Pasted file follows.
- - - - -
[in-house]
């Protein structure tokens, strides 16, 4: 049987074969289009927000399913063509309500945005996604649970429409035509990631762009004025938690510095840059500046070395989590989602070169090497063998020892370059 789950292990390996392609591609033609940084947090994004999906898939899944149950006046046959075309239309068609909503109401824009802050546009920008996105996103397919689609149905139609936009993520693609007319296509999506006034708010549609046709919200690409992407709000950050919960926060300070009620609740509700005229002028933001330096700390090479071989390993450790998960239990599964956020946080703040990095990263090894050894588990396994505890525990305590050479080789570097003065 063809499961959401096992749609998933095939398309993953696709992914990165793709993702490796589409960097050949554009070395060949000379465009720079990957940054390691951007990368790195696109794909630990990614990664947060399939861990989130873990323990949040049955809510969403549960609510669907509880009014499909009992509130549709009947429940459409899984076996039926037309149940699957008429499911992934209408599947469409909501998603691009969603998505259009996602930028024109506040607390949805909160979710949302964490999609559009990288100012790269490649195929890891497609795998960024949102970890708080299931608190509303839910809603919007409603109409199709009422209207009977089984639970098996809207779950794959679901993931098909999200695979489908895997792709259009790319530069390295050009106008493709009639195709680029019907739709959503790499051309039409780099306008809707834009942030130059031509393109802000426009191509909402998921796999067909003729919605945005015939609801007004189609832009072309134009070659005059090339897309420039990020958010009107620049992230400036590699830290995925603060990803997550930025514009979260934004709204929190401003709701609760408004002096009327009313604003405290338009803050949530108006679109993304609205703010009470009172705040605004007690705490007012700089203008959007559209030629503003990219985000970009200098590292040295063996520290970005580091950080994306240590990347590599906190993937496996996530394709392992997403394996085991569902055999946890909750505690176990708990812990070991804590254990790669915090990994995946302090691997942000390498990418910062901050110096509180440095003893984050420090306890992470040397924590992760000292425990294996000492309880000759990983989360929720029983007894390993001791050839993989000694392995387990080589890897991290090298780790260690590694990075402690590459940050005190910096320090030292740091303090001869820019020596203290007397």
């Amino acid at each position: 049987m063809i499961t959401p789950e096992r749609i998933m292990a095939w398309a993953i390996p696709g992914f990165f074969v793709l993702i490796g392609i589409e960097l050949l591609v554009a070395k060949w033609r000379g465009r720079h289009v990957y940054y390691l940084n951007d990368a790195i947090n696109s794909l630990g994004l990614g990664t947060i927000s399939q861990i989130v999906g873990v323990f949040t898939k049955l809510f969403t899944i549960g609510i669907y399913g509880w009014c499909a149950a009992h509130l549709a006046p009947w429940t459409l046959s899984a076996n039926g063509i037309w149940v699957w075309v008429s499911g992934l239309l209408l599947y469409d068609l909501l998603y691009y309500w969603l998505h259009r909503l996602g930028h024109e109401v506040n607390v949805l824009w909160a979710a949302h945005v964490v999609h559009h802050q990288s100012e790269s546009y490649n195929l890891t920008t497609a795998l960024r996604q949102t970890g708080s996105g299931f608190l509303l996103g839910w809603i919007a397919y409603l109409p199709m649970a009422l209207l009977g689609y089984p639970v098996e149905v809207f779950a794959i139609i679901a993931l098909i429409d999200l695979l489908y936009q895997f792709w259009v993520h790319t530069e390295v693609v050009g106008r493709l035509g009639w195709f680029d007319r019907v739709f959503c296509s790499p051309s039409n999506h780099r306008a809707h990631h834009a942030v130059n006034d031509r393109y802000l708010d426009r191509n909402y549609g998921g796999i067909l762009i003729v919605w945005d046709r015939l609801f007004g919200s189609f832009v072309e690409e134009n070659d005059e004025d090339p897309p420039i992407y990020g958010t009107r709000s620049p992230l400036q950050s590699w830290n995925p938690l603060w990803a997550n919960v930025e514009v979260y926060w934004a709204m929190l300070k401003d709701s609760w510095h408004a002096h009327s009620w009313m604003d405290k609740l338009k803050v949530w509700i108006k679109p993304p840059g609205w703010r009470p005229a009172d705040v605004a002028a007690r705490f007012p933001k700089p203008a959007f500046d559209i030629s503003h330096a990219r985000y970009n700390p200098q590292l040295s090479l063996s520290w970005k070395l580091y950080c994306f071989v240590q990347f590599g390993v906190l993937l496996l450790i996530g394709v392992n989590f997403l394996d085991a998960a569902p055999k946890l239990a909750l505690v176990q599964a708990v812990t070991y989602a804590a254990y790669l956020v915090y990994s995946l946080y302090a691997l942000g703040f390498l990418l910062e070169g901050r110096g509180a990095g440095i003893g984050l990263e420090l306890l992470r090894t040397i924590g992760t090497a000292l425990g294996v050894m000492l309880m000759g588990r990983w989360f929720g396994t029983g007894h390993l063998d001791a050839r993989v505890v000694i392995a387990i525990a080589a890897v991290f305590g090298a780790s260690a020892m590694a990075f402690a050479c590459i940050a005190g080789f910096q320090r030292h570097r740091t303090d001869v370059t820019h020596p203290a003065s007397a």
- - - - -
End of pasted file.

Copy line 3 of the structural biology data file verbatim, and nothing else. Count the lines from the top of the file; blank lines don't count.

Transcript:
């Amino acid at each position: 049987m063809i499961t959401p789950e096992r749609i998933m292990a095939w398309a993953i390996p696709g992914f990165f074969v793709l993702i490796g392609i589409e960097l050949l591609v554009a070395k060949w033609r000379g465009r720079h289009v990957y940054y390691l940084n951007d990368a790195i947090n696109s794909l630990g994004l990614g990664t947060i927000s399939q861990i989130v999906g873990v323990f949040t898939k049955l809510f969403t899944i549960g609510i669907y399913g509880w009014c499909a149950a009992h509130l549709a006046p009947w429940t459409l046959s899984a076996n039926g063509i037309w149940v699957w075309v008429s499911g992934l239309l209408l599947y469409d068609l909501l998603y691009y309500w969603l998505h259009r909503l996602g930028h024109e109401v506040n607390v949805l824009w909160a979710a949302h945005v964490v999609h559009h802050q990288s100012e790269s546009y490649n195929l890891t920008t497609a795998l960024r996604q949102t970890g708080s996105g299931f608190l509303l996103g839910w809603i919007a397919y409603l109409p199709m649970a009422l209207l009977g689609y089984p639970v098996e149905v809207f779950a794959i139609i679901a993931l098909i429409d999200l695979l489908y936009q895997f792709w259009v993520h790319t530069e390295v693609v050009g106008r493709l035509g009639w195709f680029d007319r019907v739709f959503c296509s790499p051309s039409n999506h780099r306008a809707h990631h834009a942030v130059n006034d031509r393109y802000l708010d426009r191509n909402y549609g998921g796999i067909l762009i003729v919605w945005d046709r015939l609801f007004g919200s189609f832009v072309e690409e134009n070659d005059e004025d090339p897309p420039i992407y990020g958010t009107r709000s620049p992230l400036q950050s590699w830290n995925p938690l603060w990803a997550n919960v930025e514009v979260y926060w934004a709204m929190l300070k401003d709701s609760w510095h408004a002096h009327s009620w009313m604003d405290k609740l338009k803050v949530w509700i108006k679109p993304p840059g609205w703010r009470p005229a009172d705040v605004a002028a007690r705490f007012p933001k700089p203008a959007f500046d559209i030629s503003h330096a990219r985000y970009n700390p200098q590292l040295s090479l063996s520290w970005k070395l580091y950080c994306f071989v240590q990347f590599g390993v906190l993937l496996l450790i996530g394709v392992n989590f997403l394996d085991a998960a569902p055999k946890l239990a909750l505690v176990q599964a708990v812990t070991y989602a804590a254990y790669l956020v915090y990994s995946l946080y302090a691997l942000g703040f390498l990418l910062e070169g901050r110096g509180a990095g440095i003893g984050l990263e420090l306890l992470r090894t040397i924590g992760t090497a000292l425990g294996v050894m000492l309880m000759g588990r990983w989360f929720g396994t029983g007894h390993l063998d001791a050839r993989v505890v000694i392995a387990i525990a080589a890897v991290f305590g090298a780790s260690a020892m590694a990075f402690a050479c590459i940050a005190g080789f910096q320090r030292h570097r740091t303090d001869v370059t820019h020596p203290a003065s007397a």